Richard Tang: Zen and the art of internet maintenance

The world has come full circle for Richard Tang over the course of 25 years. The 54-year-old founder and executive chairman of Britain’s oldest internet service provider argues that two very different types of crisis have determined his company’s trajectory.

Zen Internet was founded in 1995 after Mr Tang and his brother came up with the idea over a few pints of beer in a pub in their home town of Rochdale, an old mill town a few miles north of Manchester, and gambled that internet access was destined for the mainstream. Having launched the business, Mr Tang lived in fear that a large group such as BT would spot an opportunity to dominate the nascent market for internet access and he was right.

Yet it was UK electronics retailer Dixons that pounced. It launched Freeserve in 1998 and scuppered the business model of dozens of internet pioneers by giving away their product for free. “It was my worst nightmare come true,” recalls Mr Tang.

Yet Zen turned heel on the consumer market to focus on a small group of business customers who needed more than just a basic free dial-up connection. The switch paid off as Zen recorded its best year to date, and its first ever profit, having found its niche.

“With threat comes opportunity,” says Mr Tang, citing Confucius, as he reflects on the three main crisis points — the Freeserve launch, the financial crisis and this year’s coronavirus lockdown — that have proved broadband is a resilient business.

Zen has expanded its network over the past year to reach 80 per cent of the country’s population and Mr Tang also brought in a new management team to expand the longstanding niche broadband player into a true challenger brand.

A quarter of a century after it

City Of Austin Website To Be Offline For Maintenance

AUSTIN, TX — The City of Austin website will be offline for six hours on Sunday for maintenance work, officials said.

The website at www.austintexas.gov will be down from 6 a.m. to noon, officials said in an advisory. The city is conducting routine maintenance on the data server during this time period, oficials explained. The scheduled maintenance will improve the city’s digital security across a variety of services and applications and will ensure the continuity of services for residents of Austin long-term, officials added.

During this time, the Austin Airport’s website and the City’s COVID-19 resource page will be offline, as they are sub-sites within www.austintexas.gov, officials added. “Please be patient as the city works to protect the integrity of our digital systems,” city officials said.

COVID-19 Resources:

  • Scheduling a test: COVID-19 test scheduling and online assessments will be offline during the maintenance window. Please book your COVID-19 test before or after this time period.

  • Dashboards: COVID-19 dashboard information will be unavailable during this time period. Dashboards can be accessed through the links below.

  • Twitter: Check https://twitter.com/AusPublicHealth for updates.

Austin-Bergstrom International Airport Resources

  • Flight Status: During the maintenance window, please consult your airline for updates on flight arrivals and departures, as well as bookings.

  • Parking: Parking rates have been temporarily reduced in Blue and Red Garages. These Garages are the closest parking options to the Barbara Jordan Terminal.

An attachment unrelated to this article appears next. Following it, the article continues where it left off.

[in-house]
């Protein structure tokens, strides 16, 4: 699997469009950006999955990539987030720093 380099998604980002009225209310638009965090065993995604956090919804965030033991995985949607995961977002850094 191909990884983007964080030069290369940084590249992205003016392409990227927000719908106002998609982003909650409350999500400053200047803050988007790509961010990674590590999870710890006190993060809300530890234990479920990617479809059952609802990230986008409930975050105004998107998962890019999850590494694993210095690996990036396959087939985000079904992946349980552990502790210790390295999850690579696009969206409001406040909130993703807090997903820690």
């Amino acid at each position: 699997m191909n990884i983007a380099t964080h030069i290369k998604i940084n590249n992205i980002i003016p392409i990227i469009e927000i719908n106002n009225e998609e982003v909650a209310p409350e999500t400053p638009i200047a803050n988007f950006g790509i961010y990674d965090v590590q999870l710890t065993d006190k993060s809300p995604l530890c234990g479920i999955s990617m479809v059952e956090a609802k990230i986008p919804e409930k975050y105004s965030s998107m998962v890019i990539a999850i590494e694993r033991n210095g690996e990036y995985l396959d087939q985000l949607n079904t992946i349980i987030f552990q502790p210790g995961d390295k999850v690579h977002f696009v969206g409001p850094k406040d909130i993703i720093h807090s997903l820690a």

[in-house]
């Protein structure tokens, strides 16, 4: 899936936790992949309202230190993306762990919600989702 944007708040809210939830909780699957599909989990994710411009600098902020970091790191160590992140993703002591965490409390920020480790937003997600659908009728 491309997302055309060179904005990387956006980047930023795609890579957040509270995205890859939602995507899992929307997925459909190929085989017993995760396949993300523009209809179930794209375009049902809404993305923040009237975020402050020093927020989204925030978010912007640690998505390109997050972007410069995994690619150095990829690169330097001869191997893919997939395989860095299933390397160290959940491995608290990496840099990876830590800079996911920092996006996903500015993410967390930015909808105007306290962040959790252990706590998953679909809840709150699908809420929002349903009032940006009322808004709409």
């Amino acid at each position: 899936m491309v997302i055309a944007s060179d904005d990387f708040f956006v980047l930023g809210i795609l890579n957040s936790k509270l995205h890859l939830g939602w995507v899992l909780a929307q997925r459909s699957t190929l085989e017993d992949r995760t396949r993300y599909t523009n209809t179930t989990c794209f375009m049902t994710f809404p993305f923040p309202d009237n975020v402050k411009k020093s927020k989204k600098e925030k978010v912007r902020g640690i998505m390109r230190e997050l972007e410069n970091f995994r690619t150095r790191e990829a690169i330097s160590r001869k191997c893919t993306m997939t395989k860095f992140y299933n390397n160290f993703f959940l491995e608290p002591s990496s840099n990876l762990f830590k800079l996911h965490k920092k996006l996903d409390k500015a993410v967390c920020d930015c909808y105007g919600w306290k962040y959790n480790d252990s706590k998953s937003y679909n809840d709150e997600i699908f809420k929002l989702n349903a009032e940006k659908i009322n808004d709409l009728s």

• Food: Some concessions are closed or operating under limited hours based on passenger demand and staffing considerations. Concessions that are open have enhanced cleaning and safety procedures and protocols.

  • Masks/Face Coverings: As outlined by Orders from the State of Texas and the City of Austin, people must wear face coverings while visiting Austin-Bergstrom International Airport. Non-compliance with these orders could result in a fine or an inability to board a flight. Most

Rethinking Building Construction And Maintenance, With Help From The Cloud

The construction industry can—and must—undergo as profound a digital transformation over the next few years as any business segment, spurred on by help from the cloud. 

Foundational business practices—such as supplier and customer relationships, as well as organizational structures and marketing methods—have profoundly changed in 2020. That’s true no matter what product or service you sell, and there’s a strong chance these new ways of working will survive the COVID-19 pandemic as lasting parts of your business. 

Many organizations are already working in the cloud for faster and more accurate sales tracking, as well as quicker reactions to market changes. Typically, those companies are in fast-moving industries like online retail, finance, and digital media. But what about industries that haven’t been seen much in the cloud? There are signs that businesses in these industries are also moving toward profound digital change, reimagining themselves in unexpected ways—and reaping benefits that prove the cloud isn’t just for digital-native companies. 

Too often we hear the argument that digital transformation is only for digital companies. I don’t agree.

Consider the field of construction and building maintenance. Two years ago, a survey by Ernst & Young of companies along the engineering and construction value chain (including general contractors, designers, developers, and companies focused on infrastructure, building materials, and engineering) showed that only 25% of respondents had a clear digital transformation plan in place. That’s a fairly shocking number for industries of this size. The construction industry alone employs more than 7 million people and creates $1.3 trillion worth of structures each year, according to a report by the Associated General Contractors of America, the leading association of the industry. This means that businesses that can put together and execute their